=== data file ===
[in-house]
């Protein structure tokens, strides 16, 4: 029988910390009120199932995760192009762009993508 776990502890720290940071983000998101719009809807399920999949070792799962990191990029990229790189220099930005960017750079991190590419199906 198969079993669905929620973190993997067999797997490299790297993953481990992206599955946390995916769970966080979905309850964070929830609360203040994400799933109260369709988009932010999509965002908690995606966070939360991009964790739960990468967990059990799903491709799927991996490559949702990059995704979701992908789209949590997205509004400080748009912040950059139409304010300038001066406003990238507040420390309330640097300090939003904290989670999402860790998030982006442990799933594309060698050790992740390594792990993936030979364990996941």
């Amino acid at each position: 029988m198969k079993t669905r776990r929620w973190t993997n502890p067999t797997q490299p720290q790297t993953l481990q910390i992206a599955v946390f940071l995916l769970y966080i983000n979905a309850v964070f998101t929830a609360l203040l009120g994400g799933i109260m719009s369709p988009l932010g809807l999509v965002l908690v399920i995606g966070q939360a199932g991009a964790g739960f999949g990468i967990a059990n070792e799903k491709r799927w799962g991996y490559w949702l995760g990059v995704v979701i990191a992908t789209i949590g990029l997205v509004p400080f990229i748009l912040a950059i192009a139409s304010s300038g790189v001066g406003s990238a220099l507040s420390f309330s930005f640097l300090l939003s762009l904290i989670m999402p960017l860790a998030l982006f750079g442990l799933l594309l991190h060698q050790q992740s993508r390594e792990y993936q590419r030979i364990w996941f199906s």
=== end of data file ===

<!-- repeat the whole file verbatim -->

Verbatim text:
[in-house]
């Protein structure tokens, strides 16, 4: 029988910390009120199932995760192009762009993508 776990502890720290940071983000998101719009809807399920999949070792799962990191990029990229790189220099930005960017750079991190590419199906 198969079993669905929620973190993997067999797997490299790297993953481990992206599955946390995916769970966080979905309850964070929830609360203040994400799933109260369709988009932010999509965002908690995606966070939360991009964790739960990468967990059990799903491709799927991996490559949702990059995704979701992908789209949590997205509004400080748009912040950059139409304010300038001066406003990238507040420390309330640097300090939003904290989670999402860790998030982006442990799933594309060698050790992740390594792990993936030979364990996941």
């Amino acid at each position: 029988m198969k079993t669905r776990r929620w973190t993997n502890p067999t797997q490299p720290q790297t993953l481990q910390i992206a599955v946390f940071l995916l769970y966080i983000n979905a309850v964070f998101t929830a609360l203040l009120g994400g799933i109260m719009s369709p988009l932010g809807l999509v965002l908690v399920i995606g966070q939360a199932g991009a964790g739960f999949g990468i967990a059990n070792e799903k491709r799927w799962g991996y490559w949702l995760g990059v995704v979701i990191a992908t789209i949590g990029l997205v509004p400080f990229i748009l912040a950059i192009a139409s304010s300038g790189v001066g406003s990238a220099l507040s420390f309330s930005f640097l300090l939003s762009l904290i989670m999402p960017l860790a998030l982006f750079g442990l799933l594309l991190h060698q050790q992740s993508r390594e792990y993936q590419r030979i364990w996941f199906s």